How sustainable is America's economic dominance?
Whatever happens in Iraq, it appears that the events of the past two years have created fissures in the relationship between the United States and much of the world that will take time to heal. The Pax Americana negotiated from the end of World War II and lasting almost 60 years is facing a new set of challenges from issues that were submerged during the Cold War.
Historians have often observed that no nation since the Roman Empire enjoyed as much power as America did in 1945, at the end of World War II. The rest of the developed world's industrial infrastructure had been totally destroyed, and America's military might was challenged only marginally by the Soviet Union. Today, many nations have resurrected their economies, but the collapse of the Soviet Union has left the United States as the world's sole superpower, a development that is producing great angst in some quarters of the world. As the pro-American British observer Timothy Garton Ash has observed, the United States "is too powerful for everyone's own good, including their own."
This growing imbalance of power is spilling from the geopolitical sphere into the global economy, and its ramifications are only starting to surface. In early February, Pimco Funds fixed-income chief Bill Gross authored a piece arguing that America's redefinition of the role of global policeman, originally dumped in its lap in 1945, would erode its "economic hegemony" in the post-9/11 environment. Few Americans would disagree that the safety of ordinary citizens is more important than a balanced federal budget, but the shift in three short years from a $300 billion surplus to a $300 billion deficit is tectonic. Gross bemoaned the loss of the peace dividend associated with the end of the Cold War, although it's worth recalling other bond fund managers were whistling the same tune when the federal budget was bleeding red ink by the bucket in the early 1990s.
Why Current Account Deficits Are Irrelevant
hen asked about the current account deficit, Jean-Marie Eveillard likes to quote legendary hedge fund manager George Soros's remark that "the current account deficit doesn't matter until it matters."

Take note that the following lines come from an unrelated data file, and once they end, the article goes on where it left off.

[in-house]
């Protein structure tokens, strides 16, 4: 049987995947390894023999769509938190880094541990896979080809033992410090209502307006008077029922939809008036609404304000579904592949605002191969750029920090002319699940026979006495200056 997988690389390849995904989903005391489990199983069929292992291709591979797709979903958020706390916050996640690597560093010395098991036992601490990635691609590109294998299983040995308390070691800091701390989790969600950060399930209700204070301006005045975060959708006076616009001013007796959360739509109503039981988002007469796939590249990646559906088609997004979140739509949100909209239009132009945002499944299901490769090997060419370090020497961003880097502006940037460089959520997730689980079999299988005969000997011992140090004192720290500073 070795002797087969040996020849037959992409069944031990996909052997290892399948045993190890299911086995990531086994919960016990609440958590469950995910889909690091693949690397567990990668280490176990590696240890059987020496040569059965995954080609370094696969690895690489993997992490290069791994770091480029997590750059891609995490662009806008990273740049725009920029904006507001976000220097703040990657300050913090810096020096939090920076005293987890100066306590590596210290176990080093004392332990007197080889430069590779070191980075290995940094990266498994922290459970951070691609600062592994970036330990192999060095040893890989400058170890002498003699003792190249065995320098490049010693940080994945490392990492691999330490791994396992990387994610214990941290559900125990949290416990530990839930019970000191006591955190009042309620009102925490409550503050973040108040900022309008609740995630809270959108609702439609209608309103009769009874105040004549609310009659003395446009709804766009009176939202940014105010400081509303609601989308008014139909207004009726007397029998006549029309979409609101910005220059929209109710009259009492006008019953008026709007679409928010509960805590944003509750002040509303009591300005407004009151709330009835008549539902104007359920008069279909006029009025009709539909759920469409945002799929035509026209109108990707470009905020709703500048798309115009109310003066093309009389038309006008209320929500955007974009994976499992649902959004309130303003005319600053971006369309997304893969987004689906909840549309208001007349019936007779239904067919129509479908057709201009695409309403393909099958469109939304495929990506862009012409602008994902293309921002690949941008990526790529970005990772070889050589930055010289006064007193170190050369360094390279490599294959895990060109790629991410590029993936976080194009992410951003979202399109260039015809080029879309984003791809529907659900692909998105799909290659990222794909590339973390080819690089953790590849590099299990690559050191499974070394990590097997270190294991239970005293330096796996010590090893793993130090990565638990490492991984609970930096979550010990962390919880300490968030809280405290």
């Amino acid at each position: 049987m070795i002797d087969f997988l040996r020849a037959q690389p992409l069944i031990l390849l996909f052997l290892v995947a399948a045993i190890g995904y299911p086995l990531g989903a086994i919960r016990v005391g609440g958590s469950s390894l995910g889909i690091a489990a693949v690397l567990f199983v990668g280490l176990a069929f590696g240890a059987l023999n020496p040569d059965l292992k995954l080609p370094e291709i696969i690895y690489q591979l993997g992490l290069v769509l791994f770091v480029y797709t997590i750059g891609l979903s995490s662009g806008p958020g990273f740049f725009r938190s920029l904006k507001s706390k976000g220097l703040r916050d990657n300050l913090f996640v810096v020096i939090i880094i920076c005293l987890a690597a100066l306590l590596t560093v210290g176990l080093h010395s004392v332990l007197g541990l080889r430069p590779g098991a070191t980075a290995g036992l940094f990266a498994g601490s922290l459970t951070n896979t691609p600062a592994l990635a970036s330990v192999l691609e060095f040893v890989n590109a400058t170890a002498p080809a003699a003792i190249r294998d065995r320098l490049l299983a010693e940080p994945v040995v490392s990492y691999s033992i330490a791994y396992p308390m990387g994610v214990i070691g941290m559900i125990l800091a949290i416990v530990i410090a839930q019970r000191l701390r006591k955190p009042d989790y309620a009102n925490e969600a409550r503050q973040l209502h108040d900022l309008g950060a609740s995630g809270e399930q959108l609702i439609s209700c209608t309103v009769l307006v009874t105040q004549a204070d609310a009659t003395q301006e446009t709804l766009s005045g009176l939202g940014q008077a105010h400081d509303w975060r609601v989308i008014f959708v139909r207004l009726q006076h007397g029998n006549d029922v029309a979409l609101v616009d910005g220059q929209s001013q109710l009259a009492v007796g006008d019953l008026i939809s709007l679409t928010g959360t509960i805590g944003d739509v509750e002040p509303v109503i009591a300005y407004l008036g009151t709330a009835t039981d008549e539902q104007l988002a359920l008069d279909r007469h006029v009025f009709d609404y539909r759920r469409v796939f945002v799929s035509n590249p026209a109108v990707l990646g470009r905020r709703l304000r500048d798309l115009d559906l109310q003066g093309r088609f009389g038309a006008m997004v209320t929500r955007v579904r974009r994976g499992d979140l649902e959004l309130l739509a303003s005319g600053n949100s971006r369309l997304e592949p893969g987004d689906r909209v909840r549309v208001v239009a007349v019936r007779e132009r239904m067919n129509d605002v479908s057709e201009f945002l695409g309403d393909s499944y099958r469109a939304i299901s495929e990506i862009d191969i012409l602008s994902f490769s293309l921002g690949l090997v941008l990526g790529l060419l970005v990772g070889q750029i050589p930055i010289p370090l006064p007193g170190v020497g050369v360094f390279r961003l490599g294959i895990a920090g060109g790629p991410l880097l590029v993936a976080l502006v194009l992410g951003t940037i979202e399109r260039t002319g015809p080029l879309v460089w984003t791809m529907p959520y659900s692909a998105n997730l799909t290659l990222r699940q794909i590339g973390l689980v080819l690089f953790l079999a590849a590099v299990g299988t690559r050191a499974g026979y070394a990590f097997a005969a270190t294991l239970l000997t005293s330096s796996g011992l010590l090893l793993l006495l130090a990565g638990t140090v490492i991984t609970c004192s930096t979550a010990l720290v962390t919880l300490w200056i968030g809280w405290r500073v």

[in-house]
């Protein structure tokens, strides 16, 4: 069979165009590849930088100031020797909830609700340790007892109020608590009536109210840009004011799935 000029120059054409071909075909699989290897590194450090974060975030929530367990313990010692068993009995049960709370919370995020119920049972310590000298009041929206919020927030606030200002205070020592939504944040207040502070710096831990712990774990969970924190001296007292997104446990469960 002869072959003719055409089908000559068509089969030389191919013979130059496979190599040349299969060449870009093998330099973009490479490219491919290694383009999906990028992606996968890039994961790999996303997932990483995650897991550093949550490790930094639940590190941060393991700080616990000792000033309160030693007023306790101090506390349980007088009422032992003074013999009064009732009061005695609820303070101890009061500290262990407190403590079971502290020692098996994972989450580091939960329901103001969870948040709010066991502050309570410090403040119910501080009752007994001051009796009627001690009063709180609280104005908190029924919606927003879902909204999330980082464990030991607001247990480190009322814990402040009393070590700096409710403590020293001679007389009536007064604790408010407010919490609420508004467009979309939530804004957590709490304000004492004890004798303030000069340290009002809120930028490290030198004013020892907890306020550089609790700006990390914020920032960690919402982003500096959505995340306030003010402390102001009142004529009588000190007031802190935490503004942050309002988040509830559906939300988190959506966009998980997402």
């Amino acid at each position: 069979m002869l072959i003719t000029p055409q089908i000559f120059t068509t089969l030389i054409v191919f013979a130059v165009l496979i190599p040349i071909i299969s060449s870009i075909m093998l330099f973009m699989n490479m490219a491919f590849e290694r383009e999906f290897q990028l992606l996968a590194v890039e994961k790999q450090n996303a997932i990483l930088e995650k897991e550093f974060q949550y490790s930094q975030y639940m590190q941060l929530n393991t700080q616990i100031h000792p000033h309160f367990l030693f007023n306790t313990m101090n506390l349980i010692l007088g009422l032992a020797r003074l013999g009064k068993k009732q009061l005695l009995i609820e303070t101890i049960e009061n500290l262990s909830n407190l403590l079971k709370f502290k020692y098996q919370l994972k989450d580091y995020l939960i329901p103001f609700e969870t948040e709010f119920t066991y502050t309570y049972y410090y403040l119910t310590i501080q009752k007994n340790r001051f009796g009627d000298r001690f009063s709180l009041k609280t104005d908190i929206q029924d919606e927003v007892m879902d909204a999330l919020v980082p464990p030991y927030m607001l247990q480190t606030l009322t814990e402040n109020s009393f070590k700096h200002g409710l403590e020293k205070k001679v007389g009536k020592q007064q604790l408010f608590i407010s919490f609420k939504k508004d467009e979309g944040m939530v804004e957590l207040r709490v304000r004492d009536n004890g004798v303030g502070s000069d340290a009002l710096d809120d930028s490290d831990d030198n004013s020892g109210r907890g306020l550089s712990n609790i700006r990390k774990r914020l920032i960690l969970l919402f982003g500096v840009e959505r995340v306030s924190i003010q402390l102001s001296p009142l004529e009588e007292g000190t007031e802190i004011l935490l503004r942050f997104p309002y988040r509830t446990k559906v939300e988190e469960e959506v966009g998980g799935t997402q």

If you ask OppenheimerFunds' Bill Wilby about it, he might say that even when you think current account deficits matter, they don't. Well, almost.
"One of the most important things in the psychology and the perceptions of the U.S. is this current account deficit," Wilby says. "It's not important in a reality sense, but it's highly important in a psychological sense."
The current account deficit has expanded significantly in the last several years, approaching 5% of GNP, about as high as it's ever been. "That's what's causing a lot of people to wail and moan and talk about how the U.S. is overspending, and you know, it's spending beyond its means and all this kind of thing," he says.
A trained international economist, Wilby views that current account deficit in a very different fashion. "We don't care what the current account deficit is between, you know, West Virginia and California, nobody measures it, nobody looks at it, nobody even cares what that is. It's basically a balance of revenue, " he argues. "It's not a balance of profitability, it doesn't say anything about the returns on capital in any of the two countries. It just says what the balance of revenue is."
The composition of international exerts tremendous influence on trade balances. "Japan has become one of the leading automobile manufacturers and so has Germany. So they've got a lot of big-ticket items that are big revenue producers," Wilby continues. " I don't think it's that important for the U.S. to be the leading auto producer in the world. It's much more important that we're the source of leading biotechnology, of genetically engineered drugs, or strongest information technology, or the strongest chip design capabilities."